Coastal Oregon has a large number of high-quality state parks. There are nearly 80 state parks—19 with campgrounds—easily accessible from U.S. 101 in Oregon. Parks are located at all of the coast’s most beautiful places, making access easy and affordable. Each of these itineraries makes for a great weekend trip, or you could combine them for a weeklong adventure.
A dramatic start to a tour of the coast’s parks begins at the point where the Columbia River enters the Pacific, at the northern edge of the huge Fort Stevens State Park. Miles of bike and hiking trails lead past abandoned gunneries (this was originally a Civil War military station); along the beach, the skeletal remains of the Peter Iredale shipwreck are a focal point. The campground here is the state’s largest—stay here if you want showers and a kid-friendly atmosphere; for more solitude and almost no amenities except for those provided by nature, head south and inland a bit to camp at Saddle Mountain State Natural Area, at the base of a fantastic hiking trail.
Get up early and drive south past Cannon Beach to Oswald West State Park, where trails through an old-growth forest lead to Short Sands Beach, Cape Falcon, and Neahkahnie Mountain. Plan to spend the night a few miles south by the dunes at Nehalem Bay State Park, just a beach walk south of the lovely town of Manzanita.
Head south to Tillamook and pick up the Three Capes Scenic Loop. Take time to explore the parks at Cape Meares (bring the binoculars and look for puffins on the rocks here) and Oceanside. The 2.5-mile Cape Lookout Trail takes you out onto a narrow, steep-sided finger of land jutting into the sea. It’s one of the coast’s most dramatic hikes, and particularly popular during the late-March whale-watching season. South of Cape Lookout, visit Cape Kiwanda to climb up on the bluff and run down the sand dunes.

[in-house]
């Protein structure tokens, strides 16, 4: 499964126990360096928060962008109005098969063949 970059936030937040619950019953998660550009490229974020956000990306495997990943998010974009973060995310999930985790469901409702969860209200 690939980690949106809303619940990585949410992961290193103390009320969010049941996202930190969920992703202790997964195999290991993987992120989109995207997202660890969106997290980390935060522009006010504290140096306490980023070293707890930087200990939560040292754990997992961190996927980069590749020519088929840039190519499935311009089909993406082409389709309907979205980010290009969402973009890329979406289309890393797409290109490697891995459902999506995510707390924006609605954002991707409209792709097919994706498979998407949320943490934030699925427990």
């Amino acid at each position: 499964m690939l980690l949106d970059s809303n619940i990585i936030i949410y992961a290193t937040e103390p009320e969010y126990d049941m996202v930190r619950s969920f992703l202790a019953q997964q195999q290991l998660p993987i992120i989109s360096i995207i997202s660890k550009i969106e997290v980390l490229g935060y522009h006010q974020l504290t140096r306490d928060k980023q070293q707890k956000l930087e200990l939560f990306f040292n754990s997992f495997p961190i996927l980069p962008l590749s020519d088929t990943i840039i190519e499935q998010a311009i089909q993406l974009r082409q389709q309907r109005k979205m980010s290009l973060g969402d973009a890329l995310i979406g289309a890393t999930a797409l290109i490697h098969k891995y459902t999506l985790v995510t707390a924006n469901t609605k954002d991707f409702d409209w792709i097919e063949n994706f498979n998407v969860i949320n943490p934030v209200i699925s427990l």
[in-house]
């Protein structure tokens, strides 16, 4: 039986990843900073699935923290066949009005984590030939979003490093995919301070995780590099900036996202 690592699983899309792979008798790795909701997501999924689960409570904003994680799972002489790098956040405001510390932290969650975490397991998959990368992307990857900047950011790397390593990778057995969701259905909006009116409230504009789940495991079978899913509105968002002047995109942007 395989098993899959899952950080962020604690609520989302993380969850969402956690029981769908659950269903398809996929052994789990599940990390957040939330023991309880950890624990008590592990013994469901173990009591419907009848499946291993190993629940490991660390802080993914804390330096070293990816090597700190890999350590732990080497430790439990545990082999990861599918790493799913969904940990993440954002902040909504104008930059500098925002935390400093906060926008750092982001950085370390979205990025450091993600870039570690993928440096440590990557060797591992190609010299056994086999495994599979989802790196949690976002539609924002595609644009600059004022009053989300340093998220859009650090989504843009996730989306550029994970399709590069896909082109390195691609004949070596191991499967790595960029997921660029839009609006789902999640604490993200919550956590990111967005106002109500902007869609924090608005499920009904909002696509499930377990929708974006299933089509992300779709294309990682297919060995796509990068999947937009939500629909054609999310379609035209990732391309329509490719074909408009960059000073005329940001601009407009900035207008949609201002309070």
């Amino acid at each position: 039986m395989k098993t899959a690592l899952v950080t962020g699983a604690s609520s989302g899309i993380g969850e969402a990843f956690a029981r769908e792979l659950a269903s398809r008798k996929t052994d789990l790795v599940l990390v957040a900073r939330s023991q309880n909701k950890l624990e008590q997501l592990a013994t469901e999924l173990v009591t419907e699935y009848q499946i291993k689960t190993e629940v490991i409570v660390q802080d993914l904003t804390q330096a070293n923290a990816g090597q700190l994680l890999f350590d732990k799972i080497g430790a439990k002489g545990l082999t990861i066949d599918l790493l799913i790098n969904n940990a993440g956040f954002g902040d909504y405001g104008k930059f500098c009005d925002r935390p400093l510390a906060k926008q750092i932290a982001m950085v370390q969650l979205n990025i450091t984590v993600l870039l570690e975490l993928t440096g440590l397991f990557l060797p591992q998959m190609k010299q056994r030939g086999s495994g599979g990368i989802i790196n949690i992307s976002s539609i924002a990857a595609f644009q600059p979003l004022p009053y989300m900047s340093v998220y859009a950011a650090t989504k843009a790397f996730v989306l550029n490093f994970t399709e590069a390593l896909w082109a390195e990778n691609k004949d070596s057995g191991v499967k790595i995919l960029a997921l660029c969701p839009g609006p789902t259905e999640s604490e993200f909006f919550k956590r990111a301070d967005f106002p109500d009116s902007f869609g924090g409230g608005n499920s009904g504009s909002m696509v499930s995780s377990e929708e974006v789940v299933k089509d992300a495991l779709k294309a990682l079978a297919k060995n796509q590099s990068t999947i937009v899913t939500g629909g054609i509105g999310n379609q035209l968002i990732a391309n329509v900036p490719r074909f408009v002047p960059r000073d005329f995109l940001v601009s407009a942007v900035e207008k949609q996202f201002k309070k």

As you pass through the more developed areas of Lincoln City, Depoe Bay, and Newport, be sure to stop at some of the day-use parks along the way. Boiler Bay, a mile north of Depoe Bay, is a great place to ponder the power of the surf; at Yaquina Head, at the north end of Newport, spend a couple of hours visiting the lighthouse and exploring tidepools. Beachside State Park, a Siuslaw National Forest campground, is between the towns of Waldport and Yachats.
Hike the trails and explore the dramatic rocky beach at Cape Perpetua, then continue south to the Oregon Dunes. Hikes in the dunes can be either random (even disorienting) explorations or can follow more defined routes. The blue-topped posts marking the John Dellenback Trail, about 10 miles south of Reedsport, guide you through a narrow band of coastal evergreen forest and 2.5 miles of 300- to 400-foot-high dunes to the beach.
Here you’ll have your choice between a number of Forest Service campgrounds between Florence and Reedsport, including those at the Waxmyrtle, Carter, and Taylor Dunes Trails, and a couple of state park spots (Tugman and Umpqua Lighthouse) south of Reedsport.
Head to the western edge of the continental United States and pitch your tent at Cape Blanco State Park. Along with the trails around the cape and down to the beach, be sure to visit the historic lighthouse.
Take your time on the trip south from Cape Blanco. The 1,756-foot-high Humbug Mountain is one of the highest mountains rising directly off the Oregon shoreline. A 3-mile trail to its top yields both great views of the coastline and a chance to see wild rhododendrons 20-25 feet high. Rising above the rhodies are bigleaf maple, Port Orford cedar, and Douglas and grand firs.
In the far-south stretch between Gold Beach and Brookings are the many roadside pullouts along the 12-mile Samuel H. Boardman State Scenic Corridor. Drop in for a walk along the beach, or hike the Oregon Coast Trail between a couple of coves. At the north end of Brookings, Harris Beach State Park is a bustling campground near another lovely beach.
Excerpted from The Sixth Edition of Moon Coastal Oregon.